(almost certainly by the Mossad), or any acknowledgement that Iran might
be acting defensively rather than conducting a totally unprovoked campaign
of aggression. [ . . . ]
As I noted a few months back, it's virtually impossible to know how
much credence to place in the repeated predictions that Israel is about
to attack. It does prove that there is no shortage of journalists or
pundits who are willing to serve as sympathetic stenographers for
government officials, but it doesn't tell you very much about what is
going to happen or what these officials really believe. Why? Because
the various officials whose alarming testimony forms the basis for
these articles have lots of different reasons for stirring the pot
in this fashion.
It's worth reminding ourselves that there is considerable opposition
within Israel's own security illuminati to attacking Iran, which as far
as I can tell has more to do with how unlikely an affective attack would
be than with any repercussions (which, most likely, would redound on the
US far worse than on Israel). One outspoken opponent of a strike is
ex-Mossad chief Meir Dagan, who unfortunately has an even worse idea
in mind for a solution: subvert and overthrow the Iranian regime.
Walt also has a piece titled
Why Americans Don't Understand the Middle East, which starts with
a photo of NBC correspondent Richard Engel.
Links for further study:
James K Galbraith: No Return to Normal: Written in 2009, subhed:
"Why the economic crisis, and its solution, are bigger than you think."
Main thing wrong with the piece is the assumption that there would be
a solution: in fact, the Republicans have managed to kick the legs out
from under nearly everything Obama pushed, and have intimidated Obama
to the point that he didn't push much. Then there's important stuff
that never occurred to Obama or his team, like:
Second, we should offset the violent drop in the wealth of the elderly
population as a whole. The squeeze on the elderly has been little noted
so far, but it hits in three separate ways: through the fall in the
stock market; through the collapse of home values; and through the drop
in interest rates, which reduces interest income on accumulated cash.
For an increasing number of the elderly, Social Security and Medicare
wealth are all they have.
That means that the entitlement reformers have it backward: instead
of cutting Social Security benefits, we should increase them, especially
for those at the bottom of the benefit scale. Indeed, in this crisis,
precisely because it is universal and efficient, Social Security is an
economic recovery ace in the hole. Increasing benefits is a simple,
direct, progressive, and highly efficient way to prevent poverty and
sustain purchasing power for this vulnerable population. I would also
argue for lowering the age of eligibility for Medicare to (say) fifty-five,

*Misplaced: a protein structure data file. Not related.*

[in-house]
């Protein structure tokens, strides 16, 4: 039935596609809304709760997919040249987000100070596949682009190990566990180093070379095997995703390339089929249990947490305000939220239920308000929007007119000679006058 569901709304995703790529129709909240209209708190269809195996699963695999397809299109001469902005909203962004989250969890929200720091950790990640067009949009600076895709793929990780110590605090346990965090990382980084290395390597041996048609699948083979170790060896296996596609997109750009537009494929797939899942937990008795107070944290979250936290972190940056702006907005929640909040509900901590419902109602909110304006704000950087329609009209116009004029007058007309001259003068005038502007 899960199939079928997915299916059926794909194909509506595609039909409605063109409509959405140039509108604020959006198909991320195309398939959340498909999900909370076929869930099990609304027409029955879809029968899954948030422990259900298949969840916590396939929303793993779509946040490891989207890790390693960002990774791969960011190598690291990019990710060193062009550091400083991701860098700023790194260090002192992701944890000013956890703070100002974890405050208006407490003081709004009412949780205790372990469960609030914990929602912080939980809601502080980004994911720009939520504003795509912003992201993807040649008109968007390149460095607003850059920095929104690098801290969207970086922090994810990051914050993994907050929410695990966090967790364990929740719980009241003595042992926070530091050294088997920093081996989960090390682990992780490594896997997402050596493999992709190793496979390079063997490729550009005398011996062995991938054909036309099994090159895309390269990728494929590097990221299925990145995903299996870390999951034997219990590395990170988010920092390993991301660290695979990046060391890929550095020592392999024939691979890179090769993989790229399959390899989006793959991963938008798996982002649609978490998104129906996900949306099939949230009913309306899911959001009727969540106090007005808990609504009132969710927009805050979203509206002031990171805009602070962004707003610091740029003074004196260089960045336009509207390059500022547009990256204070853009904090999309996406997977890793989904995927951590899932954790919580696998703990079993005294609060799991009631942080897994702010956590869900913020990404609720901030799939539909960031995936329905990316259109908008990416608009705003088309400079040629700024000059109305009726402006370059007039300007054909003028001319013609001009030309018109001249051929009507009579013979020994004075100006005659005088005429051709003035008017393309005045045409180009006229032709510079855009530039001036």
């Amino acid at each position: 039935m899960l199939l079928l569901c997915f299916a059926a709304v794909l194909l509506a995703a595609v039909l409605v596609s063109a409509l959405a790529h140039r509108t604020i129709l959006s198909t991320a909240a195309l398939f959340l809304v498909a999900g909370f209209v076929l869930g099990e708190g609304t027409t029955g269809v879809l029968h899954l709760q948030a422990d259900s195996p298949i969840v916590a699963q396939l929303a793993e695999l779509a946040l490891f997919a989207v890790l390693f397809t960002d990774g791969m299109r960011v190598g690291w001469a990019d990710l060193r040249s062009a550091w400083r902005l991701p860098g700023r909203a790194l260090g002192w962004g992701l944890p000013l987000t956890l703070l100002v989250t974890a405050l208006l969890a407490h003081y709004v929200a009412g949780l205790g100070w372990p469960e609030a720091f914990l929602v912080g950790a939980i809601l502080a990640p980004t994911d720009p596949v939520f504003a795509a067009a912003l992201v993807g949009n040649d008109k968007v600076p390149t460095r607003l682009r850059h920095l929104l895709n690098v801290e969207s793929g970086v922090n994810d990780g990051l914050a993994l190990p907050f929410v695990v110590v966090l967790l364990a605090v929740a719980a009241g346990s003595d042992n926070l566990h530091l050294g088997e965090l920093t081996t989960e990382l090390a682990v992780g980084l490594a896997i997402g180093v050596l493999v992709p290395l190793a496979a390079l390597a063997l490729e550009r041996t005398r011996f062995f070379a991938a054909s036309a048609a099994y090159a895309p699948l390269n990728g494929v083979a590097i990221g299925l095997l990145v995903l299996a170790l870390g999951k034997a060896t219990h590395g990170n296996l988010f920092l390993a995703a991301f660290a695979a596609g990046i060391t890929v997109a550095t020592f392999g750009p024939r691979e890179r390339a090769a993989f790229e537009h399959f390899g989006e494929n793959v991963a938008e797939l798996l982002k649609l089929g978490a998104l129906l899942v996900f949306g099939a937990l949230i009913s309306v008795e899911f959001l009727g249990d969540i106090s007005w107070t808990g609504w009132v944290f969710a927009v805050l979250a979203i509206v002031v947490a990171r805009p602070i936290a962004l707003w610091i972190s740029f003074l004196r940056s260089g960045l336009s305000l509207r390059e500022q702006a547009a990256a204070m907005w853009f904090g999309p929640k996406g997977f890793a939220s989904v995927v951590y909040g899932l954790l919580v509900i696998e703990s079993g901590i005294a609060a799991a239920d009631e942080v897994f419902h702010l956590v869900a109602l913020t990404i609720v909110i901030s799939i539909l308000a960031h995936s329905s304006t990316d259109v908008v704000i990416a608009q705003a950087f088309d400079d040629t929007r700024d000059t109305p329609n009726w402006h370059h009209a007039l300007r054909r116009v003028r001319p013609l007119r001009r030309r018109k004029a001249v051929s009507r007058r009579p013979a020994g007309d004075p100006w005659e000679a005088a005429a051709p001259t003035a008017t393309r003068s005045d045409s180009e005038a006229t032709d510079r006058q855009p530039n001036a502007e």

to permit workers to retire earlier and to free firms from the burden of
managing health plans for older workers.
Plug at the end of the piece for Galbraith's book, The Predator
State: How Conservatives Abandoned the Free Market and Why Liberals
Should Too. As far as I'm concerned, it's the best political book
written in the last decade.
Jeremiah Goulka: Why I Left the GOP: Better late than never, but
John B Judis: Mitt Romney, Latter-Day Neoncon
Ed Kilgore: World Without Labor Day: Looks like it's become a
Republican meme that the people we should celebrate on Labor Day
are the entrepreneurs (you know, the "job creators") instead of
the people who actually did the work.
TPM quotes Eric Cantor: "Today, we celebrate those who have taken
a risk, worked hard, built a business and earned their own success."
Andrew Leonard: Apple's Enormous Insult:
I've been an Apple-hater since c. 1980, but more evidence why should too:
Apple shrugs. Instead of joining this one-world utopia of interoperability,
Apple is replacing its own unique, incompatible-with-everyone-else dock
connector with a new dock connector that is incompatible with itself.
[ . . . ] That's the true genius of Steve Jobs. He
resurrected a model of old-school tech monopoly that everyone else thought
Stephen M Walt: What Terrorist Threat?: Includes a link to an
article (PDF only) by John Mueller and Mark G. Stewart,
The Terrorism Delusion: America's Overwrought Response to September
11. Mueller wrote a book in 2006 called Overblown: How
Politicians and the Terrorism Industry Inflate National Security
Threats, and Why We Believe Them, in 2009 wrote Atomic
Obsession: Nuclear Alarmism From Hiroshima to Al-Qaeda (has
a couple pages on Israel and Iran, not nearly enough), and
co-wrote with Stewart the 2011 book, Terror, Security, and
Money: Balancing the Risks, Benefits, and Costs of Homeland